During a recent visit to the Playa Costa Verde resort in Cuba I had the opportunity to capture images of a variety of birds in a shallow wetland area that separates the hotel from the beach, using my Nikon 1 V2 and Nikon 1 CX 70-300. On a few occasions I was able to spot some Green Heron along the shoreline or in some of the dense vegetation. Green Heron are often nocturnal hunters and are rarely seen out during the day. I did find one individual resting in dark shade in the middle of a mangrove tree during the heat of the day.
NOTE: click on images to enlarge them
I found my Nikon 1 V2 with the Nikon 1 CX 70-300 f/4.5-5.6 was an ideal set-up to do these kinds of bird images as it is very light and easy to handle when moving through vegetation along the shore or when shooting from the causeway that crosses the wetland area. The excellent VR allowed me to capture some images at relatively slow shutter speeds, even when shooting at longer focal lengths.
Since Green Heron are often nocturnal hunters they can be difficult to spot during the day. The best times are usually early in the morning and late day. They are intolerant of other birds and individual specimens are typically seen hunting alone along the shoreline or in dense vegetation.
Green Heron are relatively small birds with a body length of 17 inches (44cm). Their colouring is characterized by a chestnut neck, grey plumage underneath the body and yellow legs. Head and wings tend to have a green to bluish hue and the throat area typically has some white highlights.
Although I did not witness the behavior personally, Green Heron are one of the few bird species known to use tools to hunt. They will often use bread crusts, insects, or other items as bait, dropping it into the water to lure fish.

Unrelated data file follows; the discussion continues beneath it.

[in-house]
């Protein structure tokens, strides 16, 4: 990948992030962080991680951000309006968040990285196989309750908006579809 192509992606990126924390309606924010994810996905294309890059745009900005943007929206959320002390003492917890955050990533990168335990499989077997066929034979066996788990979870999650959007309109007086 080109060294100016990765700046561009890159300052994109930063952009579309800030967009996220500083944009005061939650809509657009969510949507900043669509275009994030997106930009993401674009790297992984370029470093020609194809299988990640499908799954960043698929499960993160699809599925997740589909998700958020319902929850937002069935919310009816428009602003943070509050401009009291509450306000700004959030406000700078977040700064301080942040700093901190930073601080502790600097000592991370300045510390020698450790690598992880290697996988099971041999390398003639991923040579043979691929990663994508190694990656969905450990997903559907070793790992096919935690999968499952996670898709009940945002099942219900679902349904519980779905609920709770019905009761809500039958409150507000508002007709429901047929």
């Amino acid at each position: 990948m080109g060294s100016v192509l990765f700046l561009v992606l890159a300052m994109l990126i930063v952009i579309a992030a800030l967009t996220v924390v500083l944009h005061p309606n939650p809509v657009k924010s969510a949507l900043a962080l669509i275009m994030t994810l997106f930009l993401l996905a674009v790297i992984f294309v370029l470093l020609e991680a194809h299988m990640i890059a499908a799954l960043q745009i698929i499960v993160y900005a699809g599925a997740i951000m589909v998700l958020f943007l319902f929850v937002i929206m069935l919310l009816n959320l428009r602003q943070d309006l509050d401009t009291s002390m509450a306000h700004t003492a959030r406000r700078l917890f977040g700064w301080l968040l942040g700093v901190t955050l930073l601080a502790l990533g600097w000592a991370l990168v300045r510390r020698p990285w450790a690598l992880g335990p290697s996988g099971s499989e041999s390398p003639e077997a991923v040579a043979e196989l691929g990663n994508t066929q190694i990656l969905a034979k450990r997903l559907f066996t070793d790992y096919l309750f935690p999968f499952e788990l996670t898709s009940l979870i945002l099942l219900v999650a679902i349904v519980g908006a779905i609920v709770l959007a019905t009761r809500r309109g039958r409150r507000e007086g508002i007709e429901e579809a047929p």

Green Heron have a breeding range that extends into the southern Great Lakes area of Canada as well as into the Pacific northwest. Many birds are year round residents of the Caribbean islands, Central America, and in coastal and wetland areas of the Southern USA.
Although typically seen with their necks in a withdrawn state, Green Herons do have quite a long neck that can quickly dart out to capture prey. I was fortunate to observe this behavior on a single occurrence and was able to capture the image below.
During each day of my visit I was out shooting by about 7AM and other than taking a breakfast and lunch break, I was shooting hand-held until about 5PM every day. I never once felt tired using my Nikon 1 V2/CX 70-300 combination as it is so lightweight and easy to handle. To read my full review of the Nikon 1 CX 70-300 f/4.5-5.6 lens click on the link.
Technical Note: All images in this article were shot hand-held using a Nikon 1 V2 with Nikon 1 CX 70-300 f/4.5-5.6 VR zoom lens. Images were processed from RAW files using DxO OpticsPro 10. A DNG file was then exported into CS6 and Nik Suite for additional tweaks as required.
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Article and all images Copyright Thomas Stirr. All rights reserved. No use, copying, or adaptation is allowed without written permission.